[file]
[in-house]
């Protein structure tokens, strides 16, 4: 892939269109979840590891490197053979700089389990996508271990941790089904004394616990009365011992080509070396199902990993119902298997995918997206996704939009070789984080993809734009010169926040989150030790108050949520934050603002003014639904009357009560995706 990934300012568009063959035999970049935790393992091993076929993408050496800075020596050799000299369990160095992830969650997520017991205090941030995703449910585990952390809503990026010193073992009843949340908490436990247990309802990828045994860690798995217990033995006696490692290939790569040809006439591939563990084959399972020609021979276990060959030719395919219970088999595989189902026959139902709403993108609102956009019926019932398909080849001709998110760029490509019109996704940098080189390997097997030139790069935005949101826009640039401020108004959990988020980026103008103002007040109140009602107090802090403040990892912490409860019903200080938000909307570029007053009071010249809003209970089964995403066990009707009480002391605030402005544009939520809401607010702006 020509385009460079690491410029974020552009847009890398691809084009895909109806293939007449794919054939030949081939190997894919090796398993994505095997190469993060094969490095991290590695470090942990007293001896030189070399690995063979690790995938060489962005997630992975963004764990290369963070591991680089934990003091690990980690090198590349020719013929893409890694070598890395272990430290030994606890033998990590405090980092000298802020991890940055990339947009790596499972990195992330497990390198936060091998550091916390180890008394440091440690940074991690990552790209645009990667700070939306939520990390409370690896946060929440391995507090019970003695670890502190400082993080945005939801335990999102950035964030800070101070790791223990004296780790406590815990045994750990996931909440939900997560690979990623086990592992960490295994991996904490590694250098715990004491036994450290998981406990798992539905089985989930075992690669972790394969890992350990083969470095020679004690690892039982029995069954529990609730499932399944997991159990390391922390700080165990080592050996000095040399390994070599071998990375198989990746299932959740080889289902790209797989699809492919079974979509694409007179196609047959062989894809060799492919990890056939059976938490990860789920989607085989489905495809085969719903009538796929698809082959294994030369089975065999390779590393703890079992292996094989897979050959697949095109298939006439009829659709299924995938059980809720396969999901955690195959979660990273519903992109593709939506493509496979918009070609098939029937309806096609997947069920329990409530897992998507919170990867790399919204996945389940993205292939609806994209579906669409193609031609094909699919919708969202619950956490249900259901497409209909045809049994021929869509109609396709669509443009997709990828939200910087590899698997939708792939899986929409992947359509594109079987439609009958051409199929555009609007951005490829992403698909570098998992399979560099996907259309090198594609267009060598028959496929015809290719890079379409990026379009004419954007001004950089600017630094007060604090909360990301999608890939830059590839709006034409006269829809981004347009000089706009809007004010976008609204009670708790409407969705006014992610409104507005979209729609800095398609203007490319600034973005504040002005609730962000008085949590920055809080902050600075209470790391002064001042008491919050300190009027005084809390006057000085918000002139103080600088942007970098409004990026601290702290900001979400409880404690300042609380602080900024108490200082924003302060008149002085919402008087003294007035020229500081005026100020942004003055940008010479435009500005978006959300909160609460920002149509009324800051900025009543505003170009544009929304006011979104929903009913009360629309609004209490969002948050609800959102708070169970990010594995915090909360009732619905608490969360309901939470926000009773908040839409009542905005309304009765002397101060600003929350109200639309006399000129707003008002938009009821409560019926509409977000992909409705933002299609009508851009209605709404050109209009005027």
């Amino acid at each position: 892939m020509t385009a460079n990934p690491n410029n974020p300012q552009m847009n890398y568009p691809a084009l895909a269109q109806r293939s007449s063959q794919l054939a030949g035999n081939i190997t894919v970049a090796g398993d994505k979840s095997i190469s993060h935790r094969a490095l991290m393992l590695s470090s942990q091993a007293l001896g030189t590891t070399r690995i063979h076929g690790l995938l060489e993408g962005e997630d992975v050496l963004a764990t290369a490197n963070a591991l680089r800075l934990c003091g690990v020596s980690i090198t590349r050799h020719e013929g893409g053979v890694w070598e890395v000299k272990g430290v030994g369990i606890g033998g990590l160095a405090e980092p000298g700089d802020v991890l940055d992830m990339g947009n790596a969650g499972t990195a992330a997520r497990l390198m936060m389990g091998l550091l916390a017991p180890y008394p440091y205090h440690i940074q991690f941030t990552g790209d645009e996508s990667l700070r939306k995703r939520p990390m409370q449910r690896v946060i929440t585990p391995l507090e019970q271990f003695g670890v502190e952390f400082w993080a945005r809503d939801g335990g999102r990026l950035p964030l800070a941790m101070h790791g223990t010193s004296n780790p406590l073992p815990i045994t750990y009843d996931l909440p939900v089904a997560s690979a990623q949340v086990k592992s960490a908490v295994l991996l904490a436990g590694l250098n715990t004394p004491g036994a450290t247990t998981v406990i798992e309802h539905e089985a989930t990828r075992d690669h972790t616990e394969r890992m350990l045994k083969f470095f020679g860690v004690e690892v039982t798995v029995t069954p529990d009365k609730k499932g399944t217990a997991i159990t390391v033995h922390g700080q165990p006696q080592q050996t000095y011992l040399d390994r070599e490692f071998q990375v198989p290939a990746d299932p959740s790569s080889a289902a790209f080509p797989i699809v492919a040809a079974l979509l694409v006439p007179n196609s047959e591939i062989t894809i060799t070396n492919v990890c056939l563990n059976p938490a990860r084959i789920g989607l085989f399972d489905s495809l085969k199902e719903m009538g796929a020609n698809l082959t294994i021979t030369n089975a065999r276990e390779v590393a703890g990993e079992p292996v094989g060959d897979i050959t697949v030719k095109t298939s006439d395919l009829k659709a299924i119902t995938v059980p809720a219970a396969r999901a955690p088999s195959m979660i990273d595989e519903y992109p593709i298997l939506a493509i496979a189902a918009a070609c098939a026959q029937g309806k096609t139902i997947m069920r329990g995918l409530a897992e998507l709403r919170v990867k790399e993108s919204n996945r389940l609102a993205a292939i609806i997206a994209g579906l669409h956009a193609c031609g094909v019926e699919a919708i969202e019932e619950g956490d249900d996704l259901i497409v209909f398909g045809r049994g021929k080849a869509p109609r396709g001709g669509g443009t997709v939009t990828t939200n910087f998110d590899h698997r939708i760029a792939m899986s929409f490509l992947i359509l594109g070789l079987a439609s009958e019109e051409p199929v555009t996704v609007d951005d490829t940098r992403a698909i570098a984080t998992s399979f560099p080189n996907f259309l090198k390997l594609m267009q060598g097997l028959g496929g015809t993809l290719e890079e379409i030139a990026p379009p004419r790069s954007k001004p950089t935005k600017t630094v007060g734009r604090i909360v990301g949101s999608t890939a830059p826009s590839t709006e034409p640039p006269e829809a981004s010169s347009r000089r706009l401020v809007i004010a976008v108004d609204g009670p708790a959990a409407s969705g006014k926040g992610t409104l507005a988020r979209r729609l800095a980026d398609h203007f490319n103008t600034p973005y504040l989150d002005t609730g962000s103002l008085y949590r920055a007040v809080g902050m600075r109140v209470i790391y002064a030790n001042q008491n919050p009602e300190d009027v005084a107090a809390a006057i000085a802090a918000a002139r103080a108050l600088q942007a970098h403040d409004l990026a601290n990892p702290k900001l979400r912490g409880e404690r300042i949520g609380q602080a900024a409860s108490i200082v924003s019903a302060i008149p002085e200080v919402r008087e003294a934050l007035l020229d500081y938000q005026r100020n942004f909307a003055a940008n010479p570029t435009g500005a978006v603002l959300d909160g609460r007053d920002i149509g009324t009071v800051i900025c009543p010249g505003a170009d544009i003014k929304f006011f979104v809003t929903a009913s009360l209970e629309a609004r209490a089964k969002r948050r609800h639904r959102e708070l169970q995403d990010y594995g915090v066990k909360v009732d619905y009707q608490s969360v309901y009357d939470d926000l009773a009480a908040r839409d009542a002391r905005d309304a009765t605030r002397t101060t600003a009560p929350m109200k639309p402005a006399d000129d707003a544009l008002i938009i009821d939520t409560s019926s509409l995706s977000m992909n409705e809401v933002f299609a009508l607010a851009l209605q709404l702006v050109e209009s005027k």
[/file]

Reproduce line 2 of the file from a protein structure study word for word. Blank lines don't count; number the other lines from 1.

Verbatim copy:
């Protein structure tokens, strides 16, 4: 892939269109979840590891490197053979700089389990996508271990941790089904004394616990009365011992080509070396199902990993119902298997995918997206996704939009070789984080993809734009010169926040989150030790108050949520934050603002003014639904009357009560995706 990934300012568009063959035999970049935790393992091993076929993408050496800075020596050799000299369990160095992830969650997520017991205090941030995703449910585990952390809503990026010193073992009843949340908490436990247990309802990828045994860690798995217990033995006696490692290939790569040809006439591939563990084959399972020609021979276990060959030719395919219970088999595989189902026959139902709403993108609102956009019926019932398909080849001709998110760029490509019109996704940098080189390997097997030139790069935005949101826009640039401020108004959990988020980026103008103002007040109140009602107090802090403040990892912490409860019903200080938000909307570029007053009071010249809003209970089964995403066990009707009480002391605030402005544009939520809401607010702006 020509385009460079690491410029974020552009847009890398691809084009895909109806293939007449794919054939030949081939190997894919090796398993994505095997190469993060094969490095991290590695470090942990007293001896030189070399690995063979690790995938060489962005997630992975963004764990290369963070591991680089934990003091690990980690090198590349020719013929893409890694070598890395272990430290030994606890033998990590405090980092000298802020991890940055990339947009790596499972990195992330497990390198936060091998550091916390180890008394440091440690940074991690990552790209645009990667700070939306939520990390409370690896946060929440391995507090019970003695670890502190400082993080945005939801335990999102950035964030800070101070790791223990004296780790406590815990045994750990996931909440939900997560690979990623086990592992960490295994991996904490590694250098715990004491036994450290998981406990798992539905089985989930075992690669972790394969890992350990083969470095020679004690690892039982029995069954529990609730499932399944997991159990390391922390700080165990080592050996000095040399390994070599071998990375198989990746299932959740080889289902790209797989699809492919079974979509694409007179196609047959062989894809060799492919990890056939059976938490990860789920989607085989489905495809085969719903009538796929698809082959294994030369089975065999390779590393703890079992292996094989897979050959697949095109298939006439009829659709299924995938059980809720396969999901955690195959979660990273519903992109593709939506493509496979918009070609098939029937309806096609997947069920329990409530897992998507919170990867790399919204996945389940993205292939609806994209579906669409193609031609094909699919919708969202619950956490249900259901497409209909045809049994021929869509109609396709669509443009997709990828939200910087590899698997939708792939899986929409992947359509594109079987439609009958051409199929555009609007951005490829992403698909570098998992399979560099996907259309090198594609267009060598028959496929015809290719890079379409990026379009004419954007001004950089600017630094007060604090909360990301999608890939830059590839709006034409006269829809981004347009000089706009809007004010976008609204009670708790409407969705006014992610409104507005979209729609800095398609203007490319600034973005504040002005609730962000008085949590920055809080902050600075209470790391002064001042008491919050300190009027005084809390006057000085918000002139103080600088942007970098409004990026601290702290900001979400409880404690300042609380602080900024108490200082924003302060008149002085919402008087003294007035020229500081005026100020942004003055940008010479435009500005978006959300909160609460920002149509009324800051900025009543505003170009544009929304006011979104929903009913009360629309609004209490969002948050609800959102708070169970990010594995915090909360009732619905608490969360309901939470926000009773908040839409009542905005309304009765002397101060600003929350109200639309006399000129707003008002938009009821409560019926509409977000992909409705933002299609009508851009209605709404050109209009005027």